Yoors had an incredible life; eventually helping the anti-German resistance by organizing a group of Rom people, who were pretty adept at getting around borders and living sub-rosa. (This was subject of another book.)

Later, he became a world-famous artist with an unusual, quasi-polygamous lifestyle in NYC, and he was something of an unofficial spokesman for the Rom.

The book is beautifully written, full of great observations about the Rom's "primitive" lifestyle. It avoids ridiculous stereotyping (particularly for its time) and does a fine job of presenting Rom culture as something every bit as valid as our own - more than our own in many ways. It presents Rom life for what it really was at the time.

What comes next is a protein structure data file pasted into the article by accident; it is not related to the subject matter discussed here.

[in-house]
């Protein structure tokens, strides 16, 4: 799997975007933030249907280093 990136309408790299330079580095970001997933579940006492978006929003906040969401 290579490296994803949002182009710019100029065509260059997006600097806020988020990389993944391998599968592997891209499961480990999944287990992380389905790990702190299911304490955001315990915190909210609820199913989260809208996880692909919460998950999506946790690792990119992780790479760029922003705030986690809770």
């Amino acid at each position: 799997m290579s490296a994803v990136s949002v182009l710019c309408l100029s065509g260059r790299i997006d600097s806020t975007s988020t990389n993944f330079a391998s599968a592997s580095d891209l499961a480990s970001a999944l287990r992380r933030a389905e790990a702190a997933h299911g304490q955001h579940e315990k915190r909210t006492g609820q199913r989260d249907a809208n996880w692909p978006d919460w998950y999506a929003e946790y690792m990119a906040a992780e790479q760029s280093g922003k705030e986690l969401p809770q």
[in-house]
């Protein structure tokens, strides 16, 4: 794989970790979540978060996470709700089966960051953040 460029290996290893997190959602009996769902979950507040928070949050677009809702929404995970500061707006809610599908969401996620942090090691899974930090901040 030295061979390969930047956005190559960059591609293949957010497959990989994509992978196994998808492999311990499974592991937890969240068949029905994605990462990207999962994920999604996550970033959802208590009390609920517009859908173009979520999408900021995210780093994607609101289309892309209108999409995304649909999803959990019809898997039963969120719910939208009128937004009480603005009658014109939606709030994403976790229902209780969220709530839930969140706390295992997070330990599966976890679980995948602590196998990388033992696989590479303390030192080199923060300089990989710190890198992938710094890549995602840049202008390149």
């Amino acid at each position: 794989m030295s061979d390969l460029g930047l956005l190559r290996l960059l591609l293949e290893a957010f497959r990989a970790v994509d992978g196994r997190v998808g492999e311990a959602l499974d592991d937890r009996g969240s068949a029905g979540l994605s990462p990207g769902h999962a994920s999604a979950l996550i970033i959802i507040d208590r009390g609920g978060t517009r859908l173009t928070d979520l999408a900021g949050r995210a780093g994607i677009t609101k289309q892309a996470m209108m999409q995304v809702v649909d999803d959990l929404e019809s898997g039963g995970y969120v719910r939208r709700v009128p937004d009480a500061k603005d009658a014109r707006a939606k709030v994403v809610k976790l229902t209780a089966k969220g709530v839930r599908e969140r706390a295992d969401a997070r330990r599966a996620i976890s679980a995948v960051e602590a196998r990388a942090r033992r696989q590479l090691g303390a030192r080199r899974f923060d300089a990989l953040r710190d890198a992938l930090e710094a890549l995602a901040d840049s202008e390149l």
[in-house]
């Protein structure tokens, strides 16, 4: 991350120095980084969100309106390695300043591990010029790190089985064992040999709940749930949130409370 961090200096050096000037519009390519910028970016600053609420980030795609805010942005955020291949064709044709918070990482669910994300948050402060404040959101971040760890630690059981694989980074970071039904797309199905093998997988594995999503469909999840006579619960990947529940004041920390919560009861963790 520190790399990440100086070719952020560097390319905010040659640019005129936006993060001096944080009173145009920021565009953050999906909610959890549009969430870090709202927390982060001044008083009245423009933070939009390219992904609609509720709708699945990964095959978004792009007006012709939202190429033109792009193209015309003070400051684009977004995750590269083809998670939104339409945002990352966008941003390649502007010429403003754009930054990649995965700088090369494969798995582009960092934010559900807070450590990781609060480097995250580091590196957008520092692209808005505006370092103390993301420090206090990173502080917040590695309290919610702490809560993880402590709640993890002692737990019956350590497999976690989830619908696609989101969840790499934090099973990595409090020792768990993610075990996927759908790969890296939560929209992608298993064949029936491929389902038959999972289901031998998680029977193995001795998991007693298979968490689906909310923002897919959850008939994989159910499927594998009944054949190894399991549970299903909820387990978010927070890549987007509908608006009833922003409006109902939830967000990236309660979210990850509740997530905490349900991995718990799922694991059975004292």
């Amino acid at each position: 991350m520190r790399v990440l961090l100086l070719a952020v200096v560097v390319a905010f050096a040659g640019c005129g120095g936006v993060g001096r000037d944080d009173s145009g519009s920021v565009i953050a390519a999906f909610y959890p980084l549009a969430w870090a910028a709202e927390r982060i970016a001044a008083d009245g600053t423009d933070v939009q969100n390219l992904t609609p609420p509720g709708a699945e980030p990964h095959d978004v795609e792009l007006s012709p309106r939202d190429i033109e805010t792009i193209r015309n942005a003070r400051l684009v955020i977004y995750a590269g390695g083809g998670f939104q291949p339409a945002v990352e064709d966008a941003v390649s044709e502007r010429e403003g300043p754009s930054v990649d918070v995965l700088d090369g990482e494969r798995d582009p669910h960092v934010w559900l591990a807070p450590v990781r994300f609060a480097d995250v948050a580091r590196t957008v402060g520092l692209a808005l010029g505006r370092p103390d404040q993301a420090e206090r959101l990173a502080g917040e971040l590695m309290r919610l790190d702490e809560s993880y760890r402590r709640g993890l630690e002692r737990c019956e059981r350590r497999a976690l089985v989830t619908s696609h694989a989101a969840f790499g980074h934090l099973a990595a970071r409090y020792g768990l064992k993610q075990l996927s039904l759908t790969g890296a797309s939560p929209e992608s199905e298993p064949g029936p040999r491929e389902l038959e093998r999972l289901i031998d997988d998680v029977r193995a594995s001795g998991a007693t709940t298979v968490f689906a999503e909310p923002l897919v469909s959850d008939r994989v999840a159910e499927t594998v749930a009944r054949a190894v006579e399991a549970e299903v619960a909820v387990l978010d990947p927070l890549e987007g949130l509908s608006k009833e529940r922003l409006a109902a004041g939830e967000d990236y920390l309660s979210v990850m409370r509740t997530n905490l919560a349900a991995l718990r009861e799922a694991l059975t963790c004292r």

I'd also recommend "The Songlines" by Bruce Chatwin, which is a novel (full of great theories, facts and ideas, though) about a guy encountering the lifestyle of aboriginal Australians. It's fairly accurate in depicting their modern-day life while conjuring up a compelling sense of what's been lost.
posted by Dee Xtrovert at 7:02 PM on November 1, 2007 [3 favorites]

Dee Xtrovert, "The Songlines" is a great book, but I'm almost positive it's non-fiction (or was at least sold as such).
posted by grumblebee at 9:46 PM on November 1, 2007

I've always liked the Ivory Carvers Trilogy (Mother Earth Father Sky, My Sister the Moon, Brother Wind) , by Sue Harrison. It's, very loosely, about Aleuts in the ice age, and it definitely fits the nature of your request.
posted by Coatlicue at 9:52 PM on November 1, 2007

Actually, Grumblebee, "The Songlines" is fiction. But the other book I recommended, "The Gypsies," is non-fiction. I missed that part of the original post. But for the record, I can't imagine the person asking the question would dislike either book!